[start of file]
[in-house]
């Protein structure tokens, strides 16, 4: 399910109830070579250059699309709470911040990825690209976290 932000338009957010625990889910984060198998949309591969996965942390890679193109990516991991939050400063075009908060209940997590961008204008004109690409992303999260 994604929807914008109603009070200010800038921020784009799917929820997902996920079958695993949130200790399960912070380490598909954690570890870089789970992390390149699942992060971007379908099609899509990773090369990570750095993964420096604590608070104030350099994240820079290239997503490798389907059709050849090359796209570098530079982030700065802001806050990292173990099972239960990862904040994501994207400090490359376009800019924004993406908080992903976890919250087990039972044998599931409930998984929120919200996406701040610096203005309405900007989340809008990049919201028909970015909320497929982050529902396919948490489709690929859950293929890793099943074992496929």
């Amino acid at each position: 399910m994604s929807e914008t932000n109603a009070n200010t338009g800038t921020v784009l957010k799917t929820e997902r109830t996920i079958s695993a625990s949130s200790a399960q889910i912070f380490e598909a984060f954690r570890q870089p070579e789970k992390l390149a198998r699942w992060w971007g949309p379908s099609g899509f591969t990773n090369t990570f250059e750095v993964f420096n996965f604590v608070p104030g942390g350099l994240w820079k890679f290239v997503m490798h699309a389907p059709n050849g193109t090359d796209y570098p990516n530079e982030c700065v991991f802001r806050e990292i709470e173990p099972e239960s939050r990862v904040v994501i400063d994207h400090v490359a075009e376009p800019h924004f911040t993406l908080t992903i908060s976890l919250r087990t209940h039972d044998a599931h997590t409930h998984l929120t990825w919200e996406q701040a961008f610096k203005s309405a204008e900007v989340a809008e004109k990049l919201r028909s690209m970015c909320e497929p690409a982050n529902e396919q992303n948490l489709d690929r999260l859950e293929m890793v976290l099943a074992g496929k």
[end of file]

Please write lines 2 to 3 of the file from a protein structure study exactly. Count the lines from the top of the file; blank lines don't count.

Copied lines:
């Protein structure tokens, strides 16, 4: 399910109830070579250059699309709470911040990825690209976290 932000338009957010625990889910984060198998949309591969996965942390890679193109990516991991939050400063075009908060209940997590961008204008004109690409992303999260 994604929807914008109603009070200010800038921020784009799917929820997902996920079958695993949130200790399960912070380490598909954690570890870089789970992390390149699942992060971007379908099609899509990773090369990570750095993964420096604590608070104030350099994240820079290239997503490798389907059709050849090359796209570098530079982030700065802001806050990292173990099972239960990862904040994501994207400090490359376009800019924004993406908080992903976890919250087990039972044998599931409930998984929120919200996406701040610096203005309405900007989340809008990049919201028909970015909320497929982050529902396919948490489709690929859950293929890793099943074992496929």
């Amino acid at each position: 399910m994604s929807e914008t932000n109603a009070n200010t338009g800038t921020v784009l957010k799917t929820e997902r109830t996920i079958s695993a625990s949130s200790a399960q889910i912070f380490e598909a984060f954690r570890q870089p070579e789970k992390l390149a198998r699942w992060w971007g949309p379908s099609g899509f591969t990773n090369t990570f250059e750095v993964f420096n996965f604590v608070p104030g942390g350099l994240w820079k890679f290239v997503m490798h699309a389907p059709n050849g193109t090359d796209y570098p990516n530079e982030c700065v991991f802001r806050e990292i709470e173990p099972e239960s939050r990862v904040v994501i400063d994207h400090v490359a075009e376009p800019h924004f911040t993406l908080t992903i908060s976890l919250r087990t209940h039972d044998a599931h997590t409930h998984l929120t990825w919200e996406q701040a961008f610096k203005s309405a204008e900007v989340a809008e004109k990049l919201r028909s690209m970015c909320e497929p690409a982050n529902e396919q992303n948490l489709d690929r999260l859950e293929m890793v976290l099943a074992g496929k």